Juris Zarins
Juris Zarins (b. Germany 1945) is an American-Latvian archaeologist and professor at Missouri State University
Missouri State University
Missouri State University is a public university located in Springfield, Missouri, United States and founded in 1905. It is the state's second largest university, with an official enrollment of 20,802 in fall 2011...

, who specializes in the Middle East
Middle East
The Middle East is a region that encompasses Western Asia and Northern Africa. It is often used as a synonym for Near East, in opposition to Far East...


Dr. Zarins is ethnically Latvian, but was born in Germany at the end of the Second World War. His parents emigrated to the United States soon after he was born. He graduated from high school in Lincoln, Nebraska in 1963 and earned a B.A. in anthropology from the University of Nebraska in 1967. He served in the U.S. Army in Vietnam before completing his Ph.D. in Ancient Near Eastern Languages and Archaeology at the University of Chicago
University of Chicago
The University of Chicago is a private research university in Chicago, Illinois, USA. It was founded by the American Baptist Education Society with a donation from oil magnate and philanthropist John D. Rockefeller and incorporated in 1890...

 in 1974. He then served as archaeological adviser to the Department of Antiquities of the Kingdom of Saudi Arabia
Saudi Arabia
The Kingdom of Saudi Arabia , commonly known in British English as Saudi Arabia and in Arabic as as-Sa‘ūdiyyah , is the largest state in Western Asia by land area, constituting the bulk of the Arabian Peninsula, and the second-largest in the Arab World...

 before coming to Missouri State in 1978.

Dr. Zarins has extensive experience in archaeological fieldwork in Saudi Arabia, Egypt
Egypt , officially the Arab Republic of Egypt, Arabic: , is a country mainly in North Africa, with the Sinai Peninsula forming a land bridge in Southwest Asia. Egypt is thus a transcontinental country, and a major power in Africa, the Mediterranean Basin, the Middle East and the Muslim world...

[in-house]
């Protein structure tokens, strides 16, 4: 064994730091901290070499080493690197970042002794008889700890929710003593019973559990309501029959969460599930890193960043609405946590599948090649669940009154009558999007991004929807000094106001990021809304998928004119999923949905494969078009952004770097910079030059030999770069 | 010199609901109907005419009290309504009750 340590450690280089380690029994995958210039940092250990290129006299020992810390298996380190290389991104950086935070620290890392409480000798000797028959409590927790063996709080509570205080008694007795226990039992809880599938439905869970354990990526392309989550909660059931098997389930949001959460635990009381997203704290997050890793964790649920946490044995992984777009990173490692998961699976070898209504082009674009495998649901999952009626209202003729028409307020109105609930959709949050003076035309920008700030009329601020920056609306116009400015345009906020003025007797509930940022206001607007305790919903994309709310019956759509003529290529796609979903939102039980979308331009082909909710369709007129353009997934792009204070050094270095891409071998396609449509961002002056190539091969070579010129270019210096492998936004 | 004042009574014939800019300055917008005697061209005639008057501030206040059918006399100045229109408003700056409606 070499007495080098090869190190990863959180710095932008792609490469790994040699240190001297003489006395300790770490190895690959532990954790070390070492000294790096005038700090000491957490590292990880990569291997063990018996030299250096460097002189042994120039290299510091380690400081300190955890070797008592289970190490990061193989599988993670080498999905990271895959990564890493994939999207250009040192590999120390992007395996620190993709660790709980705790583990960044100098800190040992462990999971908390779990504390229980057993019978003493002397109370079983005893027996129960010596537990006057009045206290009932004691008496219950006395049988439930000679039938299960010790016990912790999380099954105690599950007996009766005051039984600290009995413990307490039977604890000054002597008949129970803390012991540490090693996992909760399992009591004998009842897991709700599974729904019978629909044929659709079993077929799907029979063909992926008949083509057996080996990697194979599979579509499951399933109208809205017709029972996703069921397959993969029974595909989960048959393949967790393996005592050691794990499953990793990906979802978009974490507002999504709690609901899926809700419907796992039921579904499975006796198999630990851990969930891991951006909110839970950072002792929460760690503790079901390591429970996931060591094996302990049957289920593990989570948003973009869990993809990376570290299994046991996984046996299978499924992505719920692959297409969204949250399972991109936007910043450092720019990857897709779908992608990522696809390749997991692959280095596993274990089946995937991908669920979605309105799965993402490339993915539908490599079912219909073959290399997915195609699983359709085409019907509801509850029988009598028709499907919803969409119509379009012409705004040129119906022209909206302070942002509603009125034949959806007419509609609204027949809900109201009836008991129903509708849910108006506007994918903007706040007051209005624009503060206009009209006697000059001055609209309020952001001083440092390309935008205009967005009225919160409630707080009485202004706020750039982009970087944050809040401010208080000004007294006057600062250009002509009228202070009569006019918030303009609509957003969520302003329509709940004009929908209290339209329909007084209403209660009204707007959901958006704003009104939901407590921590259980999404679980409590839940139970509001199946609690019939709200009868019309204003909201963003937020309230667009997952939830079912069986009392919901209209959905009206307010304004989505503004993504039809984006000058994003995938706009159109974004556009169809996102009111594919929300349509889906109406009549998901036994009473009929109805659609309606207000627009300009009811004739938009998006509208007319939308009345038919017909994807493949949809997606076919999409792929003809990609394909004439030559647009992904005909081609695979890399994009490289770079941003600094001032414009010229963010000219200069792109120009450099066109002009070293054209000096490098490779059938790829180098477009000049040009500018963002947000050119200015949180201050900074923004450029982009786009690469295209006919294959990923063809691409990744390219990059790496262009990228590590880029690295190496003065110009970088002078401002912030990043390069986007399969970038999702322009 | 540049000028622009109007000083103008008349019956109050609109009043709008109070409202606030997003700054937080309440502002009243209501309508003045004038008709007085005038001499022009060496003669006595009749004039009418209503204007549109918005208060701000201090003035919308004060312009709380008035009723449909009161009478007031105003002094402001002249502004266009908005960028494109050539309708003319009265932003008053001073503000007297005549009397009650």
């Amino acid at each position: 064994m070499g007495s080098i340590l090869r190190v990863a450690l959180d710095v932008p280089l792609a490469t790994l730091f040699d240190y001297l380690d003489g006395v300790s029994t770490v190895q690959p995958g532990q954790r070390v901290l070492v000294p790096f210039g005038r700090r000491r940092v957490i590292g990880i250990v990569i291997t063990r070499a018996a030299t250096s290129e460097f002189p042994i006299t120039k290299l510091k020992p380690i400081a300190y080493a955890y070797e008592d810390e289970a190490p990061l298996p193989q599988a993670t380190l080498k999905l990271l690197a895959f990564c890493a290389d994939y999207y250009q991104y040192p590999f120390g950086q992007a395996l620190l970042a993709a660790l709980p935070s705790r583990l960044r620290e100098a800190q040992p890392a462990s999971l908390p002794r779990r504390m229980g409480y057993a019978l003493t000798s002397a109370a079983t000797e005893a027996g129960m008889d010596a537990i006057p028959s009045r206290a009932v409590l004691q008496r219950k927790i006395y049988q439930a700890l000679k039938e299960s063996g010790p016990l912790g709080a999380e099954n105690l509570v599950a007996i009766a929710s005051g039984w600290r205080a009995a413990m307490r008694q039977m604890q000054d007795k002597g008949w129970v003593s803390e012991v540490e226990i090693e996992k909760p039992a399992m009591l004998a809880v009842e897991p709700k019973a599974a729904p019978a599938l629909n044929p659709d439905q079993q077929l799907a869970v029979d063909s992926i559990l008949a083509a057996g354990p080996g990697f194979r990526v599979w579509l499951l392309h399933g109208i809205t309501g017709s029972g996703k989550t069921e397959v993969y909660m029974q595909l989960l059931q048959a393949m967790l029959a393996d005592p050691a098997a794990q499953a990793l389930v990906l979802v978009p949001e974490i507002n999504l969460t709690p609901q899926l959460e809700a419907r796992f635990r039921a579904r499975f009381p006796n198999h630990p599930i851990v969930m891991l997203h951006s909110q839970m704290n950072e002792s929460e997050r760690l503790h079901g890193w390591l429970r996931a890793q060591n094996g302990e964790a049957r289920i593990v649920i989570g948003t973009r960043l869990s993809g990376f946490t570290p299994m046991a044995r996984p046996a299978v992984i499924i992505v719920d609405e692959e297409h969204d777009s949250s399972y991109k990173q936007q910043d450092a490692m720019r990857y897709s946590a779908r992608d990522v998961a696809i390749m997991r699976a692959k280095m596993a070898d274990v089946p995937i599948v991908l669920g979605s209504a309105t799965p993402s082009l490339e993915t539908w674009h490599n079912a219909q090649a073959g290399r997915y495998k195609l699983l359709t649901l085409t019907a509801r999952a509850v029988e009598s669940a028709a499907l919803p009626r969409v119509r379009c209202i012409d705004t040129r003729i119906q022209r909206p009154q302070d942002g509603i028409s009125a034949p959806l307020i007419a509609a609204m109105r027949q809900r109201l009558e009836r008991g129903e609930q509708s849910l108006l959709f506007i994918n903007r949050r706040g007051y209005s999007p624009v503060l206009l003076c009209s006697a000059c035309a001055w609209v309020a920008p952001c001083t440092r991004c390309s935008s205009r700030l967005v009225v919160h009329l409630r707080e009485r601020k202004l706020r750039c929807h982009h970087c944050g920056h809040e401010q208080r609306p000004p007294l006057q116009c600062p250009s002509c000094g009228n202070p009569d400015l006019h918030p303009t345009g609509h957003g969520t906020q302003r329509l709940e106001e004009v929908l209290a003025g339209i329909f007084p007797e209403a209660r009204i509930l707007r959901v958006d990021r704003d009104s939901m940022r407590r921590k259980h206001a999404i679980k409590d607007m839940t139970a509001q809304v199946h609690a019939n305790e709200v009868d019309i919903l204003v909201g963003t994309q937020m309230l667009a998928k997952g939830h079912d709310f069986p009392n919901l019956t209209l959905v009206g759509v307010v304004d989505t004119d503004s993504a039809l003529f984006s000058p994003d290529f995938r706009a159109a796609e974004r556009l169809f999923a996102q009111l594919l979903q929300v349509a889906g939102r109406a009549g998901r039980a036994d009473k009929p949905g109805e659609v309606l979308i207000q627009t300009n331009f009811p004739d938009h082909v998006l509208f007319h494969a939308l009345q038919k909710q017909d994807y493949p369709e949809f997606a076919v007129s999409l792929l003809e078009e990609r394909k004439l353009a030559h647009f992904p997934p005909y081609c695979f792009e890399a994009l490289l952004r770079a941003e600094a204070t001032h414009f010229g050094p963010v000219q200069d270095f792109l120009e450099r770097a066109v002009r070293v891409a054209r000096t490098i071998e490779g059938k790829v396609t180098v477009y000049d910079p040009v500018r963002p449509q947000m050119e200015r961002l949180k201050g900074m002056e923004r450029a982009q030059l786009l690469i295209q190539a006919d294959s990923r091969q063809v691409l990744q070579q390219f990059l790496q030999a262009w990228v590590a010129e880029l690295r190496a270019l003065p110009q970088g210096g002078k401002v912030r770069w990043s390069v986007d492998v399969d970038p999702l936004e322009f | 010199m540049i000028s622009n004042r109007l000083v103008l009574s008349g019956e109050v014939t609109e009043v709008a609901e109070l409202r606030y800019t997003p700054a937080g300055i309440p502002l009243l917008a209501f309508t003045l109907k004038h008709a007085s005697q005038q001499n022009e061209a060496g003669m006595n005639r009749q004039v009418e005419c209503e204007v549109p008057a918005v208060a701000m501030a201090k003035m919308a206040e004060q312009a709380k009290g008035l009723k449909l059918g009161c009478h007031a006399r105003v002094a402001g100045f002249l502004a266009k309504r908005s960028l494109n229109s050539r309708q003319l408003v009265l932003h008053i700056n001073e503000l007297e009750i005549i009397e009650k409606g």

, and Oman
Oman , officially called the Sultanate of Oman , is an Arab state in southwest Asia on the southeast coast of the Arabian Peninsula. It is bordered by the United Arab Emirates to the northwest, Saudi Arabia to the west, and Yemen to the southwest. The coast is formed by the Arabian Sea on the...

, and is now involved in a new project in Yemen
The Republic of Yemen , commonly known as Yemen , is a country located in the Middle East, occupying the southwestern to southern end of the Arabian Peninsula. It is bordered by Saudi Arabia to the north, the Red Sea to the west, and Oman to the east....

. He was chief archaeologist for the Transarabia Expedition which made the famous discovery of the ancient city of Ubar in 1992. This made the headline of the New York Times, and it was also named one of the ten most important discoveries of the year by Discover, Time, and Newsweek magazines. The expedition was featured in a NOVA program called "In Search of the Lost City," which was first broadcast in 1996.

Dr. Zarins has published many articles on a number of topics concerning the archaeology of the Near East, which include the domestication of the horse, early pastoral nomadism, and the obsidian, indigo, and frankincense trades. He received an Excellence in Research Award from Missouri State in 1988. He has proposed that the Semitic languages arose as a result of a circum Arabian nomadic pastoral complex, which developed in the period of the desiccation of climates at the end of the pre-pottery phase in the Ancient Near East.

Dr. Zarins claims that the Garden of Eden
Garden of Eden
The Garden of Eden is in the Bible's Book of Genesis as being the place where the first man, Adam, and his wife, Eve, lived after they were created by God. Literally, the Bible speaks about a garden in Eden...

 was situated at the head of the Persian Gulf, where the Tigris and Euphrates Rivers run into the sea, from his research on this area using information from many different sources, including LANDSAT images from space. In this theory, the Bible’s Gihon River
Gihon is the name of the second river mentioned in the second chapter of the biblical Book of Genesis. The Gihon is mentioned as one of four rivers issuing out of the Garden of Eden that branched from a single river within the garden. The name may be interpreted as "Bursting Forth, Gushing"...

 would correspond with the Karun River in Iran, and the Pishon River
The Pishon is one of four rivers mentioned in the Biblical Genesis. In that passage, these rivers are described as arising within the Garden of Eden...

would correspond to the Wadi Batin river system that once drained the now dry, but once quite fertile central part of the Arabian Peninsula. His theory is supported by C. A. Schlabach, but strongly criticized by the rest of the archaeological community.

External links

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